As I wrote in the December edition of The Northern Cross, the Holy Year that Pope Francis called for 2016 is a pretty big deal. The tradition of Holy Years has been around for more than 700 years, and the fact that the current one is not in the regular time sequence (every 25 years) makes this Holy Year even more uncommon.
Pope Francis felt impelled to call an extraordinary Holy Year because of what he says is the world’s desperate need to hear the message of divine mercy — hence the Holy Year of Mercy. There is no doubt that God’s mercy is something we can never hear too much about, because we all need it, all the time. Everyone is a sinner, thus everyone needs God to show them mercy.
|Father Richard Kunst
As a priest, it is not uncommon for me to come across people who don’t think they are forgivable. Some people think their sins are so big and so plentiful that they will never be forgiven.
People like this are in a sorry spot, not the least of which is because they are putting themselves above God. Who can say that their sin is bigger than God’s mercy? God is infinite; we are finite. Most often, in cases like this, a brief conversation about God’s infinite mercy will remedy the situation, and the person is open to accepting God’s forgiveness.
St. Jean Vianney, the patron saint of priests, said, “Our sins are grains of sand compared to the mountain of God’s mercy.” Think about that. Adolf Hitler’s sins are like grains of sand compared to the mountain of God’s mercy. There is nothing we can do to outpace God’s mercy.
Scripture speaks of one sin, however, that is not forgivable, and that is the sin against the Holy Spirit. “I give you my word, every sin will be forgiven mankind and all the blasphemies men utter, but whoever blasphemes against the Holy Spirit will never be forgiven. He carries the guilt of his sin without end” (Mark 3:28-29). So the big question is, what in the heck is the sin against the Holy Spirit?
The precise meaning of Christ’s words about the sin against the Holy Spirit has been much debated. Many of the early Church fathers wrote that apostasy or rejection of the Gospel was the sin that was unforgivable.
Depending on which of the three times Jesus refers to the sin in the Gospels, it could also be taken to mean that the sin against the Holy Spirit is attributing the work of Christ and the Holy Spirit to the work of the devil. But it is the great St. Augustine who gives us the most compelling sense of this sin, which is also widely accepted by theologians today.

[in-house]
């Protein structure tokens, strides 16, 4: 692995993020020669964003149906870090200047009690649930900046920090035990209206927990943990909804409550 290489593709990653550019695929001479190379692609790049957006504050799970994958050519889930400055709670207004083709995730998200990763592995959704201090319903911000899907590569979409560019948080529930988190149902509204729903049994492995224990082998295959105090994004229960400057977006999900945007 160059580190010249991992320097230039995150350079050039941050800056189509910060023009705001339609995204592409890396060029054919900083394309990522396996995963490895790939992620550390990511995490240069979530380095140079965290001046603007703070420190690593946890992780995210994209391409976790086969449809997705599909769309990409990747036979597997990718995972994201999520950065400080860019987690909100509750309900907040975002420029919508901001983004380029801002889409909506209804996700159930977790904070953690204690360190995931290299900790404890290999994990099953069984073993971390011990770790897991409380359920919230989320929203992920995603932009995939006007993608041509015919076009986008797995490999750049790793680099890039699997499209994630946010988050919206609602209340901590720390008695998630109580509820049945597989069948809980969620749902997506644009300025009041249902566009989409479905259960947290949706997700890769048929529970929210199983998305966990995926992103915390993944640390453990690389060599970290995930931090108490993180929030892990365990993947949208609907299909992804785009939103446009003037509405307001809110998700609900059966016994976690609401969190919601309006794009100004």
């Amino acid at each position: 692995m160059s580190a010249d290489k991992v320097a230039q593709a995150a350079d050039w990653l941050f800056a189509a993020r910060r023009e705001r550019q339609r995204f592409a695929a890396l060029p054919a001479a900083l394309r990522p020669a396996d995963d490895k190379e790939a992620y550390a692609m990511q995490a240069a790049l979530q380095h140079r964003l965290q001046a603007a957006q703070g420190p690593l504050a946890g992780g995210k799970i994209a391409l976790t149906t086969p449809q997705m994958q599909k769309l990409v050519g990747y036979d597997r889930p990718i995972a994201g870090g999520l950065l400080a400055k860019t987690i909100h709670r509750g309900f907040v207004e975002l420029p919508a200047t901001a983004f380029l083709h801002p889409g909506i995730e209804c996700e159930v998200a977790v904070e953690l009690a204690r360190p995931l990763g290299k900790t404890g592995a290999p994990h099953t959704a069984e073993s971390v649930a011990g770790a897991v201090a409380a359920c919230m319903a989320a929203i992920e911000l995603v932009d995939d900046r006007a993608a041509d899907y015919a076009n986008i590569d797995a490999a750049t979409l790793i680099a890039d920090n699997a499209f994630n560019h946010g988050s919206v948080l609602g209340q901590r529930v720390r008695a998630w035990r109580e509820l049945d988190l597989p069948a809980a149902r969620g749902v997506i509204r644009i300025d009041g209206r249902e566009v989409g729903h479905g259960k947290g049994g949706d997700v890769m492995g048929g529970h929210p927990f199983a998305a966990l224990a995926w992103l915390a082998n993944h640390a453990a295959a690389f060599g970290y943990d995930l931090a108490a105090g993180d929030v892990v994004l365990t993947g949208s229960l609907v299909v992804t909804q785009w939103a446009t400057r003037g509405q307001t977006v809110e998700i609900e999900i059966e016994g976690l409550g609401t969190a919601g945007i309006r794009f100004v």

Augustine writes that the sin that cannot be forgiven is the unrepentant sin. God cannot forgive a sin that the sinner refuses to repent of. This is the unforgivable sin, the sin against the Holy Spirit. Another form of unrepentance can be similar to the story mentioned above. If someone truly believes that God is incapable of forgiving their sin, then in a way they are right. Besides being repentant, we also need to have faith in God’s ability to forgive.
Later, in medieval theology, the notion of the unforgivable sin was elaborated on by Peter Lombard, the French theologian and bishop of Paris. Lombard wrote that there were six aspects of the sin against the Holy Spirit: despair, presumption (meaning to presume upon God’s mercy without asking or desiring it), impenitence, obstinacy, resisting divine truth (to oppose or resist a known truth as false), and envy of another person’s spiritual welfare, meaning you are envious of someone else’s spiritual gifts, assessing your own spiritual gifts as not good enough.
Peter Lombard may have made it seem a little more confusing to you, so I will go back to St. John Vianney who simply said, “There is nothing which offends so much the good God as to despair of his mercy.”
Pope Francis did the good and right thing in calling an extraordinary Holy Year of Mercy. One thing we can never tire hearing of is God’s willingness to forgive us of all our sins as long as we are willing to accept his forgiveness.
If we are obstinate in believing he cannot forgive us, or if we refuse to repent of our sin, then we have just sinned against the Holy Spirit, and unless we change that tune we will never be forgiven.
Father Richard Kunst is pastor of St. John the Evangelist in Duluth and St. Joseph in Gnesen. Reach him at firstname.lastname@example.org.